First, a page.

In the Old Testament poetical books we find the foreshadowing of Jesus Christ within their pages. It has been agreed by many theologians that Jesus, according to the fact that Jesus is God in the flesh, was there when God created the heavens and everything in it. This being so, some it is not too hard to imagine that Jesus Christ is referenced in some way or another in the Old Testament as well as the New. The poetical books of the Old Testament give us examples of the Messiah to come, long before Jesus ever walked the earth on His own two feet.
The poetic books tell us that the uniqueness in Christ can be found in the types of foreshadowing we find in other people and events described in the Bible before Christ came to earth. For example: Joseph and King David. Joseph suffered unjustly and was thrown in jail an innocent man because of Potapherís wife accusing Him of rape; and Joseph forgave His angry brothers for throwing him into a pit and them selling him to slave-traders. We see this same attitude in Jesus when He was crucified as an innocent man and forgave all His enemies while hanging on the cross. With King David we see an innocent man being hunted by a ruined King Saul just because God named David the new king before Saulís time was up. This speaks of the time to come when Jesus was despised, hunted and crucified by those he came to save.
The Old Testament told the Israelites what to look for in the long-awaited, future Messiah who would save Israel from her enemies and set up an ever-lasting kingdom. Though these unique references and prophecies are many only a few can be discussed here. To begin with, He was to be crucified with no bones broken (Psalm 34:20). He was to be accused by false witnesses (Psalm 35:11). Jesus was to be resurrected from the dead (Psalm 49:15). He was to be given vinegar and gall to drink (Psalm 69:21). During His crucifixion, His clothes were to be gambled off by the soldiers who guarded Him (Psalm 11:18). Many of these foreshadows were given by those who may not have known that they were speaking prophetically. All of these foreshadows from the book of Psalms are considered to be purely prophetic in nature because they speak about Christ without referencing any other character or event in the Bible.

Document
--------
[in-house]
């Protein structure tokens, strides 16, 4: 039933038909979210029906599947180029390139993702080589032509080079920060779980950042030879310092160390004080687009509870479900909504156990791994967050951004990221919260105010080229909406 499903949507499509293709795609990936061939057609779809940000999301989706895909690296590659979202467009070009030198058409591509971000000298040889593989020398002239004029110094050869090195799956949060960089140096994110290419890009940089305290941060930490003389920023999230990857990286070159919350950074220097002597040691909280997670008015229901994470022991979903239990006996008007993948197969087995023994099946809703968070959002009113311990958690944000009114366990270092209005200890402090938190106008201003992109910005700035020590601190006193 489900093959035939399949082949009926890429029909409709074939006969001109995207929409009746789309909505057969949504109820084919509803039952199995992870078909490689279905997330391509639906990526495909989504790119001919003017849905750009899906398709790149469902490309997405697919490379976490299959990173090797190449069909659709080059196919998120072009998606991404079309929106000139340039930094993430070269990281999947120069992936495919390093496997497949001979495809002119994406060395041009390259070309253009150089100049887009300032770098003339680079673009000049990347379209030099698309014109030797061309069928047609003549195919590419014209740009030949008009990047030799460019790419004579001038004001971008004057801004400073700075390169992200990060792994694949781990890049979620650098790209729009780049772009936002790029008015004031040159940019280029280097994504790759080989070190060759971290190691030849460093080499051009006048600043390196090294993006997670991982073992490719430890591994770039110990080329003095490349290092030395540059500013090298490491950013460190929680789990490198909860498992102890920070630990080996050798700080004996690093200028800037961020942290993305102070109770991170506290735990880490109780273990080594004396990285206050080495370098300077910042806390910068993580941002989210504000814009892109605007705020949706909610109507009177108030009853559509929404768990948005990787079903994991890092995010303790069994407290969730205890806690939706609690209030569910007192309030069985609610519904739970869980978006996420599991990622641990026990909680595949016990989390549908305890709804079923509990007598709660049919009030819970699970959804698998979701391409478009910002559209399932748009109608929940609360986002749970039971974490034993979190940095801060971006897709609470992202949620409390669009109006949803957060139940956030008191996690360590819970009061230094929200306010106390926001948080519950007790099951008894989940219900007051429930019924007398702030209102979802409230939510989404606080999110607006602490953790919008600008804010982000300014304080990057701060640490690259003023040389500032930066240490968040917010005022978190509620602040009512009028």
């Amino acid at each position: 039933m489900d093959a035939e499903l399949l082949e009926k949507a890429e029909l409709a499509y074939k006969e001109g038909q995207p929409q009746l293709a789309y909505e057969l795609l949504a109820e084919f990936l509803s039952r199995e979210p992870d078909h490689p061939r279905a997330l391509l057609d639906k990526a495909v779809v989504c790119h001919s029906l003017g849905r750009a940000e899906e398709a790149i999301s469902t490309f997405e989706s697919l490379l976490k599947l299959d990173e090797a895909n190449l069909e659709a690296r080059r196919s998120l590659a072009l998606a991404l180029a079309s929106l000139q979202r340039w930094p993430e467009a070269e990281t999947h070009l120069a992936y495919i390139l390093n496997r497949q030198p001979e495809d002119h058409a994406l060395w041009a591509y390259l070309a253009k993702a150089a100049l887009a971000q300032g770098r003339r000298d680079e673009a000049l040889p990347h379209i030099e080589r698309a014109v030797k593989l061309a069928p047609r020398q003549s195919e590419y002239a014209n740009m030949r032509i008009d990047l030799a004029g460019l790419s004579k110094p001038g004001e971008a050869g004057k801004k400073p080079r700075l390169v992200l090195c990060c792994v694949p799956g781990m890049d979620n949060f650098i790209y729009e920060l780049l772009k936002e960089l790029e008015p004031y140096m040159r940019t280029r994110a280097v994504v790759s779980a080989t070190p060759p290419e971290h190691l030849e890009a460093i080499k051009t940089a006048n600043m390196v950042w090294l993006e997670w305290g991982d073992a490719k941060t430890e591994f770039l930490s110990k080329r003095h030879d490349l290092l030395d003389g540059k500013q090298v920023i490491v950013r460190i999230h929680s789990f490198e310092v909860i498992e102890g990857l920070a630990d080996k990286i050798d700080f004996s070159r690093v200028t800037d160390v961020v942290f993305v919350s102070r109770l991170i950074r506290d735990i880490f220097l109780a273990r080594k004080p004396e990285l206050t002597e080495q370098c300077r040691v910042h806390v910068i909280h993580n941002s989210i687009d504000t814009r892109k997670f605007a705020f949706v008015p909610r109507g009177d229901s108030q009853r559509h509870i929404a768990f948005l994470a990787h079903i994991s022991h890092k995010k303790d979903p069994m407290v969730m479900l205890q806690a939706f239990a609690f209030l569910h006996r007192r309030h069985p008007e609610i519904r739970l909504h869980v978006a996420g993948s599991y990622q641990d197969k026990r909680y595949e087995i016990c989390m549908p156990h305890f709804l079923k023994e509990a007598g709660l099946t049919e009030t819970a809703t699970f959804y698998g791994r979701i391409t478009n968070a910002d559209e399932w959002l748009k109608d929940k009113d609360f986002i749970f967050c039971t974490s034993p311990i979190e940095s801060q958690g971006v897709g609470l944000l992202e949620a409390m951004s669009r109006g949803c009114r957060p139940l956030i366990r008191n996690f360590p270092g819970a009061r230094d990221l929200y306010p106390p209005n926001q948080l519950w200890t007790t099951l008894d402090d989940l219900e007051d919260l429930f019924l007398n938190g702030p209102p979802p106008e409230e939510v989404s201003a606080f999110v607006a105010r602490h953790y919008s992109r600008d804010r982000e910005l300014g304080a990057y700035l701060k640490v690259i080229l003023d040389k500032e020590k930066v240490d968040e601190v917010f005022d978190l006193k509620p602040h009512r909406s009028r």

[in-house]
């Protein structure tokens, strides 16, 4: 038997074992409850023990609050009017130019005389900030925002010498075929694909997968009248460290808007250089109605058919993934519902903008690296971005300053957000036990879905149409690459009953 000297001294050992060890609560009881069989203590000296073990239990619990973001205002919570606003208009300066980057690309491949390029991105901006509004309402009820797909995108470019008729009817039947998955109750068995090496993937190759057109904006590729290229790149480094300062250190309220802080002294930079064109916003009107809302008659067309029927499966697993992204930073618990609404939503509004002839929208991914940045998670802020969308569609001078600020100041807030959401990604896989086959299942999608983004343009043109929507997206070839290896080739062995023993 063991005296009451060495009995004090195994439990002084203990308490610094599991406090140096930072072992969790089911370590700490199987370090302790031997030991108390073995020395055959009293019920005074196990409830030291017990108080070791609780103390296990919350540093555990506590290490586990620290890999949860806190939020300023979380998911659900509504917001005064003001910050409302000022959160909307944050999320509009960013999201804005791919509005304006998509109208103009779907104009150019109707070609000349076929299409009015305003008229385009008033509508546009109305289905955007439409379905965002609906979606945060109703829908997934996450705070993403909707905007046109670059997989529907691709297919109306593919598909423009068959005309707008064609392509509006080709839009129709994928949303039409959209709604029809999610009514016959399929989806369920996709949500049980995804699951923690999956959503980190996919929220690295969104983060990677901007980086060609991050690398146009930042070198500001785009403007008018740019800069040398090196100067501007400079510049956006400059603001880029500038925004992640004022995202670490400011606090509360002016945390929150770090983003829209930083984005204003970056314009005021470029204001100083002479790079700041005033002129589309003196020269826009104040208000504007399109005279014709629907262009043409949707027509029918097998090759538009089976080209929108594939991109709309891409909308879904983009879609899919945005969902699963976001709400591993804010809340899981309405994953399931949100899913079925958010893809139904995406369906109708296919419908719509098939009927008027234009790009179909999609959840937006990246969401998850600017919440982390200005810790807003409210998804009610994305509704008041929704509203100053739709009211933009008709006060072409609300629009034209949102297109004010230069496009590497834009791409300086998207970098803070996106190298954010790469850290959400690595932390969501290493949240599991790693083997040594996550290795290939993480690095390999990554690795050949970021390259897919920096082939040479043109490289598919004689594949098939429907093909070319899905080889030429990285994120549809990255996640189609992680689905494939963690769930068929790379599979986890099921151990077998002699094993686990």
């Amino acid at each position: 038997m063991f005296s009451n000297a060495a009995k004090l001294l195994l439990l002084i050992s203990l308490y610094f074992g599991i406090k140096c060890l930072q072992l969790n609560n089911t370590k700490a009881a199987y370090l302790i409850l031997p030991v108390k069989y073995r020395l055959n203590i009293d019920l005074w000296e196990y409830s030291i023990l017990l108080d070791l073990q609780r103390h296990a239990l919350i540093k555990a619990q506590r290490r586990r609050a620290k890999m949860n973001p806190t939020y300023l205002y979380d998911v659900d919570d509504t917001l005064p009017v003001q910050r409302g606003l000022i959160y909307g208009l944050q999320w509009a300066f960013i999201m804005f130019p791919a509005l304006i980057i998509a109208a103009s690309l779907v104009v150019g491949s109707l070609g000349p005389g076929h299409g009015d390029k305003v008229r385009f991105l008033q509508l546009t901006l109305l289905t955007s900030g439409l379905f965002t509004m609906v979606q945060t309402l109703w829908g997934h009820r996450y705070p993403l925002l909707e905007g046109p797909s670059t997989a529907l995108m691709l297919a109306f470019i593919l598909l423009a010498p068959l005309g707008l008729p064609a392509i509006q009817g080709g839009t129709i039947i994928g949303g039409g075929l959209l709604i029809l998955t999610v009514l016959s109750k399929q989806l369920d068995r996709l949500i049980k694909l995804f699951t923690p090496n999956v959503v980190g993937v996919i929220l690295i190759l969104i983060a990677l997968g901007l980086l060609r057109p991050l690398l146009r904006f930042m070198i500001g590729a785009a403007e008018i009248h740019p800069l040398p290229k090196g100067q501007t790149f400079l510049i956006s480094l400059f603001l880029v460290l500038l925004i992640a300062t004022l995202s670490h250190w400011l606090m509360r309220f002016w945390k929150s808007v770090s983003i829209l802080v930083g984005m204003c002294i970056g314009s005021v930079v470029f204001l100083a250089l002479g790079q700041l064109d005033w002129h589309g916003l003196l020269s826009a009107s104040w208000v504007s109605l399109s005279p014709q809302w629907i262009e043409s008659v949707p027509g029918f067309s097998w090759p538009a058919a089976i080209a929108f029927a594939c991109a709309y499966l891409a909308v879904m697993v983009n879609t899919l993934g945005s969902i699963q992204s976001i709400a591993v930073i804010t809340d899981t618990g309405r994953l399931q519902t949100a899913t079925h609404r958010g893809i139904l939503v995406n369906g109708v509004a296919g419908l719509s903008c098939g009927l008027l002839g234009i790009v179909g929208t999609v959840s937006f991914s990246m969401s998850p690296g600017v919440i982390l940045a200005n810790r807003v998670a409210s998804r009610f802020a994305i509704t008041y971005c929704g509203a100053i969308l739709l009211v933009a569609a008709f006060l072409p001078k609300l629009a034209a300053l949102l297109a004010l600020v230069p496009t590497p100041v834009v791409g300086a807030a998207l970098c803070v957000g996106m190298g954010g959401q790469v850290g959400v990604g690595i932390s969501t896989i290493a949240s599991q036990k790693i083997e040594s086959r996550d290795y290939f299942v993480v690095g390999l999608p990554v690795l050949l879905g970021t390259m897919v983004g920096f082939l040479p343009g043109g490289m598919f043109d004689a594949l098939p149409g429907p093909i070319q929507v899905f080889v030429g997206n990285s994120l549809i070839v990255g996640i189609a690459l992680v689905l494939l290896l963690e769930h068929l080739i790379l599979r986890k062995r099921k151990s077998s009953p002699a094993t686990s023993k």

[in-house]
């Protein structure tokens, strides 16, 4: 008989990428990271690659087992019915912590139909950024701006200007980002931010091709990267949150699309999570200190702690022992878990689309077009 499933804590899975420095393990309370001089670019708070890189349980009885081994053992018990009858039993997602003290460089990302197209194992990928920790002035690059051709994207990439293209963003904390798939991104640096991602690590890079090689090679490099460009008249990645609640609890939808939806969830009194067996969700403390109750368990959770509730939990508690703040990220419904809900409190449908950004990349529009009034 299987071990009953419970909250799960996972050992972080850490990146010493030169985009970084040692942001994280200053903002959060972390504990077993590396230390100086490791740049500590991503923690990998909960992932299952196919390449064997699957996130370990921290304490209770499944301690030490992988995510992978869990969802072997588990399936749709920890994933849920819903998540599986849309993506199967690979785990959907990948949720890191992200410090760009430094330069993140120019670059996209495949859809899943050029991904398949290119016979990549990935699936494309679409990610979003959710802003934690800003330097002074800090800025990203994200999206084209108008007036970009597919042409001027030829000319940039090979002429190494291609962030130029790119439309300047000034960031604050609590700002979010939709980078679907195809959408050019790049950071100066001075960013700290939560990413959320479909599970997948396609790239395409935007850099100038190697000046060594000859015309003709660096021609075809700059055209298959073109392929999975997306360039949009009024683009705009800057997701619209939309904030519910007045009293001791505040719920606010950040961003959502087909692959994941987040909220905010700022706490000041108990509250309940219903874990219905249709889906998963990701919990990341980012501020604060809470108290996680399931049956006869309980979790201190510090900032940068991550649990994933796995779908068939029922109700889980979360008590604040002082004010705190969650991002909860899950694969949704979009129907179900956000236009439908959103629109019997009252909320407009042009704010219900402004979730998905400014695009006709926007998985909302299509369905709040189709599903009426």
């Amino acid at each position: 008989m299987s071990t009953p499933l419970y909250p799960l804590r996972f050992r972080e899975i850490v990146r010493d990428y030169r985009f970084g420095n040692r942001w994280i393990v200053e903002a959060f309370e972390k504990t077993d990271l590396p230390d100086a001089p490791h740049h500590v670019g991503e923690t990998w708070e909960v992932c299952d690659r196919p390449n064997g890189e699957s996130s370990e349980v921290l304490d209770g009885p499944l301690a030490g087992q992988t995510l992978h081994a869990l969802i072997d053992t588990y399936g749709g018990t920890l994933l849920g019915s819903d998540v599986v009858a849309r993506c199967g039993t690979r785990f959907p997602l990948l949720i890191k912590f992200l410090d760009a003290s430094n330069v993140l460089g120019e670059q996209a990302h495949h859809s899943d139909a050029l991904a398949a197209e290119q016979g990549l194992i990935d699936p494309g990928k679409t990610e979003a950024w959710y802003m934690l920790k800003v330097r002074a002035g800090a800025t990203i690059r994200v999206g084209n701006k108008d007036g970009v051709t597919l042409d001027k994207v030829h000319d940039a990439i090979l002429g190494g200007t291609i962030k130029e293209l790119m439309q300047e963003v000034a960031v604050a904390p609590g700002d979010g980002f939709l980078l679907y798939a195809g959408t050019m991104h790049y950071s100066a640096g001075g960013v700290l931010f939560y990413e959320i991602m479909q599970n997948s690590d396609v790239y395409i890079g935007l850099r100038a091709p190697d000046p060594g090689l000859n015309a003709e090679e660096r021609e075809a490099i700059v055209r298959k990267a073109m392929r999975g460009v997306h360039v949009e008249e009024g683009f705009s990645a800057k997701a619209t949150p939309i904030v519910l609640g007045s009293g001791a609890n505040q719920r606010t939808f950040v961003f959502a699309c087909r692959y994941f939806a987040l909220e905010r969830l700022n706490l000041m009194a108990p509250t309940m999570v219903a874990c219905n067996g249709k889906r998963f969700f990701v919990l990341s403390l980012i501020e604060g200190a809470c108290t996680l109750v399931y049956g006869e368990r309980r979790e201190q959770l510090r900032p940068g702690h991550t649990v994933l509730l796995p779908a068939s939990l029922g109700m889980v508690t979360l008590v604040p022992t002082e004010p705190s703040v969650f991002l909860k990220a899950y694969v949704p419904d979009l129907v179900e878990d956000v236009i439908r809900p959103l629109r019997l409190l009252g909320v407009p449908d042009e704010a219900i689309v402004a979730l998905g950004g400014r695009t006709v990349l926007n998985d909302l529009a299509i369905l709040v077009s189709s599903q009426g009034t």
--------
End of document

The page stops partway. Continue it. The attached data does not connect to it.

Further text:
In the other poetical books we find more foreshadowed attributes of the coming Messiah. In the Book of Job, Job acknowledges a Redeemer (19: 25-27) and prays for someone to be a moderator between him and God (9:33; 33:23). In the book of Proverbs, wisdom is given a personal attribute and is attributed to as being divine (8: 22-31). In the Book of Ecclesiastes, we find that without God (Christ later on) life has no meaning unless it is guided by one who knows all things. Then in the Book of Song of Solomon, we find an indirectly messianic attribute of Christís love for the church. Most of the fore-shadows of these books also tend to be considered purely messianic in nature because they speak of the future Messiah alone and can be attributed to no other character or event in the Bible
There are many more foreshadows and types of the Messiah found in the Old Testament. It is worth the time and research to study them all for a well-rounded look at how Jesus is foreshadowed and prophesized thousands of years before He ever walked the earth to save humanity.